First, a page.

There’s a new development in that Los Angeles City Attorney’s Office crackdown on Hollywood managers and agencies it believes are running afoul of the state’s labor law, the Krekorian Talent Scam Prevention Act of 2009, which prohibits charging advance fees. Four talent managers have been accused of charging improper fees, the highest-profile one being Nick Roses. Now this week Roses, the one-time 21-year-old wunderkind talent manager based in Studio City, entered a no-contest plea to one count of operating an advance-fee talent representation service and one count of failing to file the proper $50,000 bond with the State Labor Commission. Judge Yolanda Orozco sentenced Roses to serve 90 days in jail or perform 45 days of Community Labor, and to 36 months probation. During that time, Roses is ordered to have no involvement with any talent training service, talent counseling service, or talent listing service anywhere, including outside the state of California. Roses also was ordered not to be involved with any “camp”, education facility, or day care facility attended by anyone under the age of 18. Failure to abide by the terms of probation will result in Roses being sentenced to at least 6 months of jail. In addition to the above, Roses is ordered to pay $10,700 in total restitution to the three complaining witnesses, and to pay $2,000 investigative costs to the City Attorney’s Office.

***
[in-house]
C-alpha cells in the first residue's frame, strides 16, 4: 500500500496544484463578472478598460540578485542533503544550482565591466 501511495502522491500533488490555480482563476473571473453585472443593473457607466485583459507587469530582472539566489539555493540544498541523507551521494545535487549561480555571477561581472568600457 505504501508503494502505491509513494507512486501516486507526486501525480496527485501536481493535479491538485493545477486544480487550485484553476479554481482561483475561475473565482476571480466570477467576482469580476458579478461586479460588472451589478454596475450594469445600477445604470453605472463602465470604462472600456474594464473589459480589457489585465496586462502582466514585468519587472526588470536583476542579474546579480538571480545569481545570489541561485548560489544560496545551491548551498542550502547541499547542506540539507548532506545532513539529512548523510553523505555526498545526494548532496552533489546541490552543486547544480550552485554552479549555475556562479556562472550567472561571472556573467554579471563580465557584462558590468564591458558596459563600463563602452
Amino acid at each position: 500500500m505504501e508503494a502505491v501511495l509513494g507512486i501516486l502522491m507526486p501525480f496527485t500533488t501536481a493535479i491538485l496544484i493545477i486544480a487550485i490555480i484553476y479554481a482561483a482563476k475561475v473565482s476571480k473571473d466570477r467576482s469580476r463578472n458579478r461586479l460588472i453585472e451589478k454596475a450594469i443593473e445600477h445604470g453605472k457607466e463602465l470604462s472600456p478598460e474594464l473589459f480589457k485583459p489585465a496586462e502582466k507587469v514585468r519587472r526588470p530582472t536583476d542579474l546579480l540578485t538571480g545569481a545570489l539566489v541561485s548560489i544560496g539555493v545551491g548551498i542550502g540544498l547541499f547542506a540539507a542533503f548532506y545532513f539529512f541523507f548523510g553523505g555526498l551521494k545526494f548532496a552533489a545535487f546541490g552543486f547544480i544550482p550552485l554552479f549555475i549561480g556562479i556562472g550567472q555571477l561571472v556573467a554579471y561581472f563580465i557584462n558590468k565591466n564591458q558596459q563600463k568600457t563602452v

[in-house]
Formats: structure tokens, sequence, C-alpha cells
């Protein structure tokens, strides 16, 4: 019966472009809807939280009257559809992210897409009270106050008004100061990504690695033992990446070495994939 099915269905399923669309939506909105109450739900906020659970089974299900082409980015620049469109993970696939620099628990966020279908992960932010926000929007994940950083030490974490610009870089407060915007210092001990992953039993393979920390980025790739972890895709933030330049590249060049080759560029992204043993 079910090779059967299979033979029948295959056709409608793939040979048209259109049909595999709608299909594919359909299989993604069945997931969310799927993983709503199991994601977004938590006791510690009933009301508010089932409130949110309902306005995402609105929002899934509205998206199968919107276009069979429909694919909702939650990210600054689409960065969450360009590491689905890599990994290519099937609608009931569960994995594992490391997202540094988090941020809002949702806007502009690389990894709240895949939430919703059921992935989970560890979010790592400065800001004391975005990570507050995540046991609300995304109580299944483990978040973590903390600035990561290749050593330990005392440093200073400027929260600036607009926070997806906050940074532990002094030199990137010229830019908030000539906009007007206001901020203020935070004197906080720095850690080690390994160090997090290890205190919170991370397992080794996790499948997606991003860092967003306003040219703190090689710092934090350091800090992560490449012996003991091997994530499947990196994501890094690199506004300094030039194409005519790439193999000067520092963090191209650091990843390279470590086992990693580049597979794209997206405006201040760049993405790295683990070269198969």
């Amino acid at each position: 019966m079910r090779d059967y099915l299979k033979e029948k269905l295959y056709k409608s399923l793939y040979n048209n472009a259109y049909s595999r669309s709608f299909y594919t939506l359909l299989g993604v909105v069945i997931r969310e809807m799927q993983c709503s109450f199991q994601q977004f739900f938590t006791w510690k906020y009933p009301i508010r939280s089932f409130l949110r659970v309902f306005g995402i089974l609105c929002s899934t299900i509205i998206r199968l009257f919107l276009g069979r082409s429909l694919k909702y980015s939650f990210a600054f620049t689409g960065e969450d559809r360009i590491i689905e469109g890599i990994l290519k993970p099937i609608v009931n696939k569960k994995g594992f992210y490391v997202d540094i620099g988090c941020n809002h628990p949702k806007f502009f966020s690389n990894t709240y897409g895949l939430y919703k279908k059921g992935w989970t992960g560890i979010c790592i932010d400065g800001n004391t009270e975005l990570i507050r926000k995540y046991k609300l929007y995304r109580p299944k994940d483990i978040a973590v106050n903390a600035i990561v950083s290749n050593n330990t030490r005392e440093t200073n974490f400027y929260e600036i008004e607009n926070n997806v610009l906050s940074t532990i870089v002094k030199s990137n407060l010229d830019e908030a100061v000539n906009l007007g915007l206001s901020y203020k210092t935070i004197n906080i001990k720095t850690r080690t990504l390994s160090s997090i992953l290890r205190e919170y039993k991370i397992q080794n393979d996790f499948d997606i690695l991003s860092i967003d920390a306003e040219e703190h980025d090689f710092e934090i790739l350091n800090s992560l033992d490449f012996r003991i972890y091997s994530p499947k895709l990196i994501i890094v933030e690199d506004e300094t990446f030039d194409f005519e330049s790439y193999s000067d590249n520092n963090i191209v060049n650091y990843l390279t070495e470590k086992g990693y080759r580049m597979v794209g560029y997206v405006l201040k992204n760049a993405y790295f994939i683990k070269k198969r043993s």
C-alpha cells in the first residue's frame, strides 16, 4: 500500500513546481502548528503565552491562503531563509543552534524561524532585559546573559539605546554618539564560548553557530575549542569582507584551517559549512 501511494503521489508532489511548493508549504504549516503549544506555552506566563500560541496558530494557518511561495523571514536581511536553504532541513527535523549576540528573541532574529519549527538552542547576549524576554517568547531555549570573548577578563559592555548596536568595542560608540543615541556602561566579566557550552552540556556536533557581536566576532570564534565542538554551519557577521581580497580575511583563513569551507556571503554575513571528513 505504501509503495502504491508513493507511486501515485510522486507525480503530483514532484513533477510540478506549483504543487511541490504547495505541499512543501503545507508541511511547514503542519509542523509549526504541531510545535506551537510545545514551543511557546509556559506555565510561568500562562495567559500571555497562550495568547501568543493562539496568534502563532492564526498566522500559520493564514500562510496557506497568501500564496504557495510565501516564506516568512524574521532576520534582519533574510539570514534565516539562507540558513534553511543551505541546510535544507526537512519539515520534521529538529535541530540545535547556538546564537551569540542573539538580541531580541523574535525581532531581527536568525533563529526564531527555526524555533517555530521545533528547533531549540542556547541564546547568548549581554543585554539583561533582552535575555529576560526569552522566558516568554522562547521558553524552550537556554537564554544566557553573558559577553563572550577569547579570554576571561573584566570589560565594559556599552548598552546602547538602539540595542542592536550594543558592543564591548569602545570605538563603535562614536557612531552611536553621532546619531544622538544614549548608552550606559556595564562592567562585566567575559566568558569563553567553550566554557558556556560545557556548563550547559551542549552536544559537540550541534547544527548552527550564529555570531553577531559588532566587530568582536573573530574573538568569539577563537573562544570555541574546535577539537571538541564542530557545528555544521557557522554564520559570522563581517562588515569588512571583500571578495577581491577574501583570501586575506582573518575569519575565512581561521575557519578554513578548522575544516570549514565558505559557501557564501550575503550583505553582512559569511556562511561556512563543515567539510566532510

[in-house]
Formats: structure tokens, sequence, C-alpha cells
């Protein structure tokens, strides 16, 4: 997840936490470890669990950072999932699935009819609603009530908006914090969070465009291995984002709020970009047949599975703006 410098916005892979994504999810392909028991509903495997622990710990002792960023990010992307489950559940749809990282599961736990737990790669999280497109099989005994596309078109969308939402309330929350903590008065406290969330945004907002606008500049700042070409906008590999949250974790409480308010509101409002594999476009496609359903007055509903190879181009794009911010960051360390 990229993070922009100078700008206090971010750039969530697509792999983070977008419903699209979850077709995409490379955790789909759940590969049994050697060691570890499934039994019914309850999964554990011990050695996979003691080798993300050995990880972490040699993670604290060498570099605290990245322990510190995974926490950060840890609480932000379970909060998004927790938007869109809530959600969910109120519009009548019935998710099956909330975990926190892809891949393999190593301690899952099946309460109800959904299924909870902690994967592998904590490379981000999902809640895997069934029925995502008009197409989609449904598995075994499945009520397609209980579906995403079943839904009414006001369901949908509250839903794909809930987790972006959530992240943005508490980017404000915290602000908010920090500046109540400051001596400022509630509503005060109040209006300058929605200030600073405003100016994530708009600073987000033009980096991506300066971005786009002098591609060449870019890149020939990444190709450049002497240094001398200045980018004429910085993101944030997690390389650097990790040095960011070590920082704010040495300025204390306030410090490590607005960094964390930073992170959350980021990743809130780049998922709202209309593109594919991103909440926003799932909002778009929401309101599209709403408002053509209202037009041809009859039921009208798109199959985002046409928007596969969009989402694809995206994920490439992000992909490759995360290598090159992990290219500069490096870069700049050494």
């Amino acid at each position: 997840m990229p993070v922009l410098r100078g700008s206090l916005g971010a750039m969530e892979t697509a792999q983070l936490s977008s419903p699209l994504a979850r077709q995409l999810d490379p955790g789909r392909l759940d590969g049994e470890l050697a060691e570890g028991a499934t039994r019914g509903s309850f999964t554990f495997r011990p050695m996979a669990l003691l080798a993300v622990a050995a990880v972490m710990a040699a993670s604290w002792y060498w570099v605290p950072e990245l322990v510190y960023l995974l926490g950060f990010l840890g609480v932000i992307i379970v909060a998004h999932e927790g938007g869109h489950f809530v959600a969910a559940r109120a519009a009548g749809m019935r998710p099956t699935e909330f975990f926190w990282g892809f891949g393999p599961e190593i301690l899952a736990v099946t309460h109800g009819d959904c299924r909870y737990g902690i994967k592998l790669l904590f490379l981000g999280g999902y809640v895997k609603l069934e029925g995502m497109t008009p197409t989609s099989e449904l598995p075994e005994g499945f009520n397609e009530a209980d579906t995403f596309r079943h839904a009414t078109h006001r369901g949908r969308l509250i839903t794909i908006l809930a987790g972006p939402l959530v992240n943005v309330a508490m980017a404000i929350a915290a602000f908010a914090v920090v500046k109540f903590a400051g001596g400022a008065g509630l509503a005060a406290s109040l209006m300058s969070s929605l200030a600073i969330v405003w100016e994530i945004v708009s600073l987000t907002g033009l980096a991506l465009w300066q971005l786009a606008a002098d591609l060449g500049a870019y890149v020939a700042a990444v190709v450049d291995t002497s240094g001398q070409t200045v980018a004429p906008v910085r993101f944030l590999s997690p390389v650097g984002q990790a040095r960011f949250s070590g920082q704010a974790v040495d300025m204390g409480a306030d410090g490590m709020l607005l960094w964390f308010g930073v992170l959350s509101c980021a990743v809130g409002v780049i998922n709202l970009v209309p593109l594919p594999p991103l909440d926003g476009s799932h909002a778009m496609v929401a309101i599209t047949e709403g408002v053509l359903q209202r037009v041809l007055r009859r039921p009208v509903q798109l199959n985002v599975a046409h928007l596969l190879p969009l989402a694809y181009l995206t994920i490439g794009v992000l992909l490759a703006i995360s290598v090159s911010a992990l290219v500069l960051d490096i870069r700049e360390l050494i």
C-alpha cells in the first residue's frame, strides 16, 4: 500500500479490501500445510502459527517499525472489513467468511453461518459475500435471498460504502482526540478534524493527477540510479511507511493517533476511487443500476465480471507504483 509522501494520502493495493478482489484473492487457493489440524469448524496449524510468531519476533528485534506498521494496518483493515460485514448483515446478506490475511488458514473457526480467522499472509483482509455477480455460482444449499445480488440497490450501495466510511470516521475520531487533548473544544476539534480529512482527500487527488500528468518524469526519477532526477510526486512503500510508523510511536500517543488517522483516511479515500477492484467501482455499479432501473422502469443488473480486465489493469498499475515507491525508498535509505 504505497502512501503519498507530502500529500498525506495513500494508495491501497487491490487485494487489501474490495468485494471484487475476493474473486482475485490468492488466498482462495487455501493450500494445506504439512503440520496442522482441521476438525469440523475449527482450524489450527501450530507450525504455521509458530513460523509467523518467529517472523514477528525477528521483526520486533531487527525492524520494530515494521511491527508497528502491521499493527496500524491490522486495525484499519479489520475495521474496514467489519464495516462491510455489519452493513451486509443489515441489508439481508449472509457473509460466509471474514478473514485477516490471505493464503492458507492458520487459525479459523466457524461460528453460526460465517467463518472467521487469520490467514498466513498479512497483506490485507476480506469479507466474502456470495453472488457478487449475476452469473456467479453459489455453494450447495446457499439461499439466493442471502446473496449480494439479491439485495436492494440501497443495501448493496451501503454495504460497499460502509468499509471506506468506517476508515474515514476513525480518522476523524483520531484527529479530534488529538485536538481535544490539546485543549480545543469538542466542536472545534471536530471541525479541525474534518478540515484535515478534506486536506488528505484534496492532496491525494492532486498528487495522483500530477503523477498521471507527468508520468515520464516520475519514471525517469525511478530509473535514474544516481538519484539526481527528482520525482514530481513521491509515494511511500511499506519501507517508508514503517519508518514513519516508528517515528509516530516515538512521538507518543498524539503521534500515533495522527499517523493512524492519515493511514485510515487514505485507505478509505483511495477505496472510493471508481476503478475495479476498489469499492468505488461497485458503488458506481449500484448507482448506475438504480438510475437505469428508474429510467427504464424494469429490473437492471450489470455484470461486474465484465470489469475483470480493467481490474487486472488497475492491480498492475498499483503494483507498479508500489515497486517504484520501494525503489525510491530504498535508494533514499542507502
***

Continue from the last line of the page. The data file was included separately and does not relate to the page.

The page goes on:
Deputy City Attorney Mark Lambert successfully prosecuted the case of Roses who was convicted of operating an advance-fee talent service that placed several minors at risk of harm. In January 2011, three parents contacted the Los Angeles City Attorney’s Office to complain about talent manager Roses’ business practices. What happened is that, in 2010, each of the parents, all Ohio residents, met Roses at an Ohio Talent agency workshop. Roses offered to manage their children — ages 6, 13, and 14 at the time — and advised each of the parents to relocate to Los Angeles and sign up for his summer entertainment industry “boot camp”.

Each of the parents ultimately relocated to Los Angeles and paid approximately $3,000 per child toattend the August 2010 week-long “boot camp.” The parents complained the event was extremely disorganized, with participants ranging in age from 6 to 62, all randomly thrown together. Roses failed to provide adequate seating, sufficient food, water, and breaks during the 12-hour program. Many of the children became ill, including one girl who developed swollen lungs, hives and rashes.

The fascinating rise & fall of Nick Roses was chronicled by Deadline’s Nellie Andreeva. It is a story that dominated conversations among talent agents and managers for months because the youth talent manager was well-known and working for established management company Luber Roklin Entertainment. He had been running the scheme through his own company, and Luber Roklin had been unaware of Roses’ extracurricular activities. Immediately after Roses’ indictment, he was suspended by Luber Roklin. His name has since been removed from the company’s staff directory on IMDb Pro. Read more background on this case here and on the City Attorney’s investigations here and here.